Posts Tagged ‘technology’

HHS Continues to Reward States’ Efforts to Build Affordable Insurance Exchanges

October 8th, 2012 by Cheryl Miller

Six states have been awarded HHS grants to establish new health insurance exchanges, making a total of 49 states, the District of Columbia, and four territories that have received grants to begin planning their exchanges, and 34 states and the District of Columbia that have received grants to begin building their exchanges. States may apply for grants through the end of 2014 and may use funds through the initial start-up year, HHS officials say.

When patients use technologies, like smartphone apps, iPads, and sensors to share personal information with their physicians, their care and outcomes are enhanced, according to new research from the Robert Wood Johnson Foundation (RWJF). Patients from around the country recorded details about their daily lives and shared them with physicians who explored how they could be incorporated into clinical care. The results were promising; some of the health conditions that could be improved upon include Crohn’s disease, asthma, and even cognitive decline, among others.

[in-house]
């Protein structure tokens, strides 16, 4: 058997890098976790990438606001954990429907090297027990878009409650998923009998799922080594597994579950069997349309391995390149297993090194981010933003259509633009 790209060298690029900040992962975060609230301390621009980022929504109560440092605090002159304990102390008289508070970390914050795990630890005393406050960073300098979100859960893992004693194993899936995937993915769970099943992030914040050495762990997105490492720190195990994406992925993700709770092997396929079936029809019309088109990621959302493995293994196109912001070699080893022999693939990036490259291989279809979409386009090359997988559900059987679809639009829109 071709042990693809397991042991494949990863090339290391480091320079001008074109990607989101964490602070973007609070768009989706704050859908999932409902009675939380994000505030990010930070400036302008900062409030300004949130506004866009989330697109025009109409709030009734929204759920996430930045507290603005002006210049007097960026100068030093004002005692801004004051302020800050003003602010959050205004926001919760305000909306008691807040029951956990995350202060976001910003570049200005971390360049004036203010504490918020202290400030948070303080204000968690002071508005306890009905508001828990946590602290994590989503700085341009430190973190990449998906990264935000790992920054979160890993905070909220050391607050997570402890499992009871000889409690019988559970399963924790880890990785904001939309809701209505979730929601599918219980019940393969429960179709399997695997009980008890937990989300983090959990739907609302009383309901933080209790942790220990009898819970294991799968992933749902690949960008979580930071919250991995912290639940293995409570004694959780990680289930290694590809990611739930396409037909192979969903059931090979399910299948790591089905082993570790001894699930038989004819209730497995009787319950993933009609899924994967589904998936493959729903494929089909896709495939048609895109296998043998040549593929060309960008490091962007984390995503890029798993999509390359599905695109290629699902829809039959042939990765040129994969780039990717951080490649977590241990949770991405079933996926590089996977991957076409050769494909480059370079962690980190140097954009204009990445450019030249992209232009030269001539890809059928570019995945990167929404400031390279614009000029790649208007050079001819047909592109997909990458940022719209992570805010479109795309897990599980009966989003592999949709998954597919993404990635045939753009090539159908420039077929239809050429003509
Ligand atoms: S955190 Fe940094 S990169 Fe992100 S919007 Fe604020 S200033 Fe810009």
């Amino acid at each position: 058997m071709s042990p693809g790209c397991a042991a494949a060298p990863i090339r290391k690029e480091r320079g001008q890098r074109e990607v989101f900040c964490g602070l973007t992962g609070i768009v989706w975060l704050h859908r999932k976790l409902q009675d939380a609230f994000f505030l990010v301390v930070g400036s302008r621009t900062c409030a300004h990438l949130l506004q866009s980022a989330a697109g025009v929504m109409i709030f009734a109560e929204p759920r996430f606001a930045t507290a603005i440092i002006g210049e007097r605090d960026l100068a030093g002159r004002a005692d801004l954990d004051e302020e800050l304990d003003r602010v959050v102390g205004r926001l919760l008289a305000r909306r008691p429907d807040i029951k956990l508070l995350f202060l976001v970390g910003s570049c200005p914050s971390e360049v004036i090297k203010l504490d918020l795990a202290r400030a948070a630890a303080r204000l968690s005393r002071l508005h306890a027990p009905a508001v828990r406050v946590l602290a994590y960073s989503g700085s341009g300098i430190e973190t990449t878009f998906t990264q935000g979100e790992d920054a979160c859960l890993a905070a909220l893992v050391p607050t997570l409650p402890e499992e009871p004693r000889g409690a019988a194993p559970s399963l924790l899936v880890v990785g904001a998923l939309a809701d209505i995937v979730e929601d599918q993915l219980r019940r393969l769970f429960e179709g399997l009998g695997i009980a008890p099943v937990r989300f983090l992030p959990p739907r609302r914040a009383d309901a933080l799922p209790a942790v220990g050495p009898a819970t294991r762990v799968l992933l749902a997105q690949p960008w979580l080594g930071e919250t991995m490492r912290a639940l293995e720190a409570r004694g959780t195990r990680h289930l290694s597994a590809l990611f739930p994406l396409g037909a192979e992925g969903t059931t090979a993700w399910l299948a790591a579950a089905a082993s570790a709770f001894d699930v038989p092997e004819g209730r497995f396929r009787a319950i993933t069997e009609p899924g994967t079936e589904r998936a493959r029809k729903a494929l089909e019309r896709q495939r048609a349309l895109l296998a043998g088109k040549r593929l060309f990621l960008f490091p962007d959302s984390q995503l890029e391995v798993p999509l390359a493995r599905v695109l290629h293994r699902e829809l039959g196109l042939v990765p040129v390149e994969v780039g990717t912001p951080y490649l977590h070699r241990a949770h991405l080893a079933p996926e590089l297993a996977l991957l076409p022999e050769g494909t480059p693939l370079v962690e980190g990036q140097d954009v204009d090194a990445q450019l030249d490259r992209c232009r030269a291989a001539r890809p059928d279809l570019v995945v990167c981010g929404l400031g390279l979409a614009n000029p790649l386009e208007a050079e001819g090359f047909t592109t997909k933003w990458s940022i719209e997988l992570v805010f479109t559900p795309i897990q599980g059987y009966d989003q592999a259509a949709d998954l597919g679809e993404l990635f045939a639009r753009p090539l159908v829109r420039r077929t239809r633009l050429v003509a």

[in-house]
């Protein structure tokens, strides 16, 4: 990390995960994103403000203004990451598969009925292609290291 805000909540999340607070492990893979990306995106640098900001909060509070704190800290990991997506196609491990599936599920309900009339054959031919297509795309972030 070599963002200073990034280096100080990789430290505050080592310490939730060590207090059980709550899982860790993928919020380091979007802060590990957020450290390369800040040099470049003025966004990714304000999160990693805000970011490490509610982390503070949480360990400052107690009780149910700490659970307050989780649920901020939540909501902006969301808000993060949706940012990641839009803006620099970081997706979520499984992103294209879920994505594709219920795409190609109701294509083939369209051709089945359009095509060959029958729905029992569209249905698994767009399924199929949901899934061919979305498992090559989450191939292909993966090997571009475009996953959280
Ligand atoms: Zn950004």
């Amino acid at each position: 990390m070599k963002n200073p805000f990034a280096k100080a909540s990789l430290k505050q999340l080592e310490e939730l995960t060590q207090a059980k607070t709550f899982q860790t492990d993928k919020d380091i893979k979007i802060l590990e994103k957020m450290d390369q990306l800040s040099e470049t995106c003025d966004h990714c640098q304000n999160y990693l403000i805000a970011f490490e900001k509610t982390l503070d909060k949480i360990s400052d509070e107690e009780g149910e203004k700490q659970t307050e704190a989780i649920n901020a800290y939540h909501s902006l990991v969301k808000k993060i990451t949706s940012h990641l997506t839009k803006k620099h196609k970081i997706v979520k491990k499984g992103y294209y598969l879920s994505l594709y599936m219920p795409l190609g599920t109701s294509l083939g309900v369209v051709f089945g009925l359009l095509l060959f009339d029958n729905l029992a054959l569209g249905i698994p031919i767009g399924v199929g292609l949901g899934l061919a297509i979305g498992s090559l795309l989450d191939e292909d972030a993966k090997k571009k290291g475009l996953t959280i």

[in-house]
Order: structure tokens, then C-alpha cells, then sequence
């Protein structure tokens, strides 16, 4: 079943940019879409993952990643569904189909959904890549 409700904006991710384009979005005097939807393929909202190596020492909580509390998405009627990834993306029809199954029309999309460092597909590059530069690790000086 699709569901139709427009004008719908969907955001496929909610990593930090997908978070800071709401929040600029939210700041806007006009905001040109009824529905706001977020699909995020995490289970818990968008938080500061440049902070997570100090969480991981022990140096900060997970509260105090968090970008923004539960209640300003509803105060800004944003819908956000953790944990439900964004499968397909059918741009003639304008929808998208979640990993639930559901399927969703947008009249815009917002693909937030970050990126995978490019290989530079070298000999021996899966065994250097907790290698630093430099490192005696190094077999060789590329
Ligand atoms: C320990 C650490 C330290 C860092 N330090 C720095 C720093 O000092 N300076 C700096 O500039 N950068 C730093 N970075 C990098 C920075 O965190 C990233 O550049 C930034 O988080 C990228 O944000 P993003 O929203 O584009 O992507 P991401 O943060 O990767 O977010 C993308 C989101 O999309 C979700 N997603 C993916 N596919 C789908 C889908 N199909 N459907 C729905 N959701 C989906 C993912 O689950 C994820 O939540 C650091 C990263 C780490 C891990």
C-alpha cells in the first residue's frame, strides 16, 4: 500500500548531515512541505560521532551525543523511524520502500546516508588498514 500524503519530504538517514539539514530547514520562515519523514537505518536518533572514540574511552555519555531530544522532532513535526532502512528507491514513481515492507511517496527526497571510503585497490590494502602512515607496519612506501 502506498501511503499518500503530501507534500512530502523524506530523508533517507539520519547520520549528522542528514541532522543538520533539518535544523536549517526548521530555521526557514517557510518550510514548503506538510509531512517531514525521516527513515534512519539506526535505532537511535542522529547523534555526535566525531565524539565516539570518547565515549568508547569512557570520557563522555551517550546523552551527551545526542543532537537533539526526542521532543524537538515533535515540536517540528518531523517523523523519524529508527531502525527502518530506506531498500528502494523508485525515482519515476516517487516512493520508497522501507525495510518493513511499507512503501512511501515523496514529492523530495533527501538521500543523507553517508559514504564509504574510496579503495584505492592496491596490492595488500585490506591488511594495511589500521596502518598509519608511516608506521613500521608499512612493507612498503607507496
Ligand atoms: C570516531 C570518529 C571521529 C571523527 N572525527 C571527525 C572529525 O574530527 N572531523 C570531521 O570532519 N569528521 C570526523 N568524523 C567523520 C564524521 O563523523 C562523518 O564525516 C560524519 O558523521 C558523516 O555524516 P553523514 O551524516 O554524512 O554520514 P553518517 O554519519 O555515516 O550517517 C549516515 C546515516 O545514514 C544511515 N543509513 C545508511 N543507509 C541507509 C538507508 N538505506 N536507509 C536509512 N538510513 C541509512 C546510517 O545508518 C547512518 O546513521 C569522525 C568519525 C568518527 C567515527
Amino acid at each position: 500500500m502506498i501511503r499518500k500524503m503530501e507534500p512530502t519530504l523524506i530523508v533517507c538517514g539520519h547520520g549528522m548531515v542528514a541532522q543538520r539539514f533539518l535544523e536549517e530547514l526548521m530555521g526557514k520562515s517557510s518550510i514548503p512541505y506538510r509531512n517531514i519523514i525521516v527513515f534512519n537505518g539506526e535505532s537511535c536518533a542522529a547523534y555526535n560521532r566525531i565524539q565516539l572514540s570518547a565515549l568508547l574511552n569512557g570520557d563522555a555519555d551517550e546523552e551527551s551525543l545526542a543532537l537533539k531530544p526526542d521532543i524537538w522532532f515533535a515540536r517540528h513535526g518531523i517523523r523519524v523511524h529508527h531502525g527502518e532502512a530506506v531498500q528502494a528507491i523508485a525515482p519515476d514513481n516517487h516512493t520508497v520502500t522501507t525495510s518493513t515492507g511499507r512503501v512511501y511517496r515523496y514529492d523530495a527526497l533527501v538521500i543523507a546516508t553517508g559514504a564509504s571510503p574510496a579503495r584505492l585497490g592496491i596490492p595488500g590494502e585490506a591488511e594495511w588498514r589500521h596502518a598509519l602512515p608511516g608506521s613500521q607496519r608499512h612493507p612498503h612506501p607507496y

Not so promising: rates of hospitalizations for nursing home patients. Nearly 50 percent of hospitalizations among nursing home residents receiving either Medicare SNF services or Medicaid nursing facility services could have been avoided, according to CMS, and total costs for these hospitalizations for 2011 were between $7 and $8 billion. Seven organizations in seven states are partnering with CMS in a new program to improve care and reduce hospitalization for 145 selected long-stay nursing facility residents. Care quality models will be tested, and funding will be provided to the organizations that provide enhanced on-site services and supports to nursing facility residents.

The benefits of PCMH’s continue to be documented; the latest study, fromHealthCore Inc., an independent subsidiary of WellPoint Inc., showed that physicians working in New York area-based PCMHs better managed their patients’ diseases, ordered fewer high-cost imaging tests, reduced ER visits and avoidable hospitalizations, and reduced costs of care for patients overall. The PCMHs were working to earn NCQA recognition during the study measurement period, which encompassed all of 2009. All PCMHs achieved recognition by 2010.